Sui Wenjing and Han Cong had no other choice but to be perfect. Skating before their three biggest rivals, they could only secure first place in the short program of the PyeongChang Games’ pairs figure skating competition by setting a standard no subsequent team could match.
And they did. Confident and speedy, the reigning world champions from China outpaced the competition in an emotional program that belied its technical derring-do and acrobatics. Their side-by-side jumps started and landed at the same time, and they spun with enviable synchronicity. Judges deemed their short program the second best the world has seen, as each move Sui and Han made during their performance to k.d. lang’s “Hallelujah” created a gorgeous image.
The other top medal contenders weren’t as fortunate on the first night of the two-day competition, which concludes Wednesday night Eastern time with the free skate. German skater Bruno Massot hung his head in shame after he made the type of mistake he could not make. Instead of rotating three times in the air on his only jump like his partner, Massot rotated only twice.
“You doubled?” Aljona Savchenko appeared to say. Massot could only nod his head. Savchenko, a two-time Olympic bronze medalist covetous for an elusive gold, had focused on bobbing her head and puckering her lips to portray a flapper in a jazzy tune, so she might not have realized her partner messed up until the end.
In pairs competition, the jumping elements are evaluated on the basis of the weaker jumper. Between that mistake and an uneasy landing from Savchenko when Massot launched her into the air, there was little doubt the Germans had lost this phase of the competition.
Her eyes glistened as she and Massot waited for their final scores, which put them nearly six points behind the Chinese. They enter the free skate behind the Olympic Athletes from Russia and Canada, as well, their hopes of a gold medal virtually dashed.
If there is any hope for the Germans, it is that the free skate is their strength. At four minutes, more than a minute longer than the first part of competition, the free skate will allow the pair to showcase more of their innovative lifts to accrue more points.
They also incorporate elements of ice dance, skating with arms locked in a dance hold position, that will strike an unusual image on the ice, conjuring even more points for their presentation.
They hold the world record for the free skate and should easily break out of a group of pairs clustered with similar scores. They could even still move up if the leaders falter.
The top Chinese pair will start with a comfortable cushion. Sui and Han will skate after Savchenko and Massot, which means they will know just how much is needed to receive enough points to win the gold medal. Armed with selections from the opera “Turandot,” their strategy will be much of the same: Skate with confidence, speed and in unison. While their short program was quiet and ruminative, their free skate will be theatrical, with their biggest moves soaring at the crescendoes of Puccini’s dramatic score.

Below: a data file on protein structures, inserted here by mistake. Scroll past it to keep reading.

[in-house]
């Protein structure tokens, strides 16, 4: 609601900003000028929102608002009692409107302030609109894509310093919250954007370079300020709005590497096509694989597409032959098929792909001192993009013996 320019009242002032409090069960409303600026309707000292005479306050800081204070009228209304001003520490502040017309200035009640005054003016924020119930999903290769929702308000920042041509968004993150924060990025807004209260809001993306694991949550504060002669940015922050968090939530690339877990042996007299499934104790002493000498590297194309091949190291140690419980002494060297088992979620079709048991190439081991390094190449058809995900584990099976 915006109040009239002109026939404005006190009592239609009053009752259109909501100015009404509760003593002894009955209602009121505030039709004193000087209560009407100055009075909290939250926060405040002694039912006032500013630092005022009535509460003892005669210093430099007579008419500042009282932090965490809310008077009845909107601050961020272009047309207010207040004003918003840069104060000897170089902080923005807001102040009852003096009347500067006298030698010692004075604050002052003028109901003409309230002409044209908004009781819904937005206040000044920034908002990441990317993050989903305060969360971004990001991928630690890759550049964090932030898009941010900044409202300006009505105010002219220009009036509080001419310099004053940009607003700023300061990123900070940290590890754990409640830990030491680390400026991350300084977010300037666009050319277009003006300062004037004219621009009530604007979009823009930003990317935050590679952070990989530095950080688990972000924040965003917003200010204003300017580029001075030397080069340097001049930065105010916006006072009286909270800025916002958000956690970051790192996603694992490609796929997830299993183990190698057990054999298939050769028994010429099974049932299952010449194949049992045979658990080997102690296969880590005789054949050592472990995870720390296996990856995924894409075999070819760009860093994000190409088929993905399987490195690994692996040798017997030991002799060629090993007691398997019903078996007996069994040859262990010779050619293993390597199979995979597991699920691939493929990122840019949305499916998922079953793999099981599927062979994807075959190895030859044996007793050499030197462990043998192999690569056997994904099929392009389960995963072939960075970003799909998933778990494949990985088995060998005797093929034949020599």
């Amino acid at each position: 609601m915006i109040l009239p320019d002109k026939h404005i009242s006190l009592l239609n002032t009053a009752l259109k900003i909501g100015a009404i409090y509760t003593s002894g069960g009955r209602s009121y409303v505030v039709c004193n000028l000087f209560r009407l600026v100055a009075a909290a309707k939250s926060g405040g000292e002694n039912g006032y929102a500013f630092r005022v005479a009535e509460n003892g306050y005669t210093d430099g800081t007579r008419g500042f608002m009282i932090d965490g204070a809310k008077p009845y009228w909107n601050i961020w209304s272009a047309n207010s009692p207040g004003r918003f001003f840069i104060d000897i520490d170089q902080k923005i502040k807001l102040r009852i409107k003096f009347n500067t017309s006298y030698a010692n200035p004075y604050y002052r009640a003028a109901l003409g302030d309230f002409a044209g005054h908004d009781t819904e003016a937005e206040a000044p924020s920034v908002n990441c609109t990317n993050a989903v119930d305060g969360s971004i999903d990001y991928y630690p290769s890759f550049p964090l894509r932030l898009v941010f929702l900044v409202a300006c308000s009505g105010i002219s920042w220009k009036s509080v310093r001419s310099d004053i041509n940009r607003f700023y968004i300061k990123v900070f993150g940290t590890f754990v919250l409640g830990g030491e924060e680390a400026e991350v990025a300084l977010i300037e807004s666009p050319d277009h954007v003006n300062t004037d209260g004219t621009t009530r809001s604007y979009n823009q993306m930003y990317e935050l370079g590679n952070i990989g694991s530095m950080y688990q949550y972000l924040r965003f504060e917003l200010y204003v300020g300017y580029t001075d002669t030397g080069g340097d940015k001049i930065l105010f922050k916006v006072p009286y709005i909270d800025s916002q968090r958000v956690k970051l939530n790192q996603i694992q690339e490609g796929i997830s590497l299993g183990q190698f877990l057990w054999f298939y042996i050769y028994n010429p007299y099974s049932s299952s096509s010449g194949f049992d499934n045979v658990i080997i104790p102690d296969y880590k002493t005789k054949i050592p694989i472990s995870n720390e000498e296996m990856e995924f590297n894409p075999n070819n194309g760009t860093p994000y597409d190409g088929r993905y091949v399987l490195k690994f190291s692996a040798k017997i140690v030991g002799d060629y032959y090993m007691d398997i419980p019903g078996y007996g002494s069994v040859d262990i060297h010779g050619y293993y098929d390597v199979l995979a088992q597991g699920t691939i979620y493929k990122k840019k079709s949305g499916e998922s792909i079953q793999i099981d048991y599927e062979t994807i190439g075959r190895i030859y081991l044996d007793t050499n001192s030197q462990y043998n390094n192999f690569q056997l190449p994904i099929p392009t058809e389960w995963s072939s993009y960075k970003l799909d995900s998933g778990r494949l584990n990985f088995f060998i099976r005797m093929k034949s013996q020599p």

Their biggest hurdle will be the side-by-side triple Salchows, their third major move in the program. They are far enough ahead that a small bobble might not be catastrophic enough to lose the gold medal to the Germans. But it could be the difference if the second-place Russian pair skate an unusually good free skate.
Evgenia Tarasova and Vladimir Morosov enter this final phase of competiton less than a point behind the Chinese. They will trade Rachminoff for rock-and-roll in their free skate, showing off their speed by performing to the kinetic vocals of Christina Aguilera. The choreography is fun and hokey, but their biggest issue will be endurance. They skate so fast to such demanding music that they tend to get lethargic toward the end. If they can keep up the energy, they might be the spoilers of the entire event.
Other pairs to watch in the free skate: the third-place Canadians, Meagan Duhamel and Eric Radford, will attempt high-risk jumps (including one in which Radford will throw Duhamel into the air and she will rotate four times, as opposed to the usual three) as they try to secure a spot on the podium skating to Adele’s “Hometown Glory.” The landings of their jumps are often sloppy, not smooth and on one foot, so their fate is shaky. Same goes with Yu Xiaoyu and Zhang Hao, also from China, and crowd-favorite Vanessa James and Morgan Cipres from France, who are bringing their viral “Sound of Silence” program to the Olympics. All three of those teams are within two points of each other, along with the Germans, in a likely battle for bronze.
The American couple, Alexa Scimeca-Knierim and Chris Knierim, are in 14th place. Chris planted a big kiss on Alexa at the end of their disastrously messy short program. There are no points for public displays of affection in pairs skating, so they will have to skate more cleanly to have a hope of making the top 10.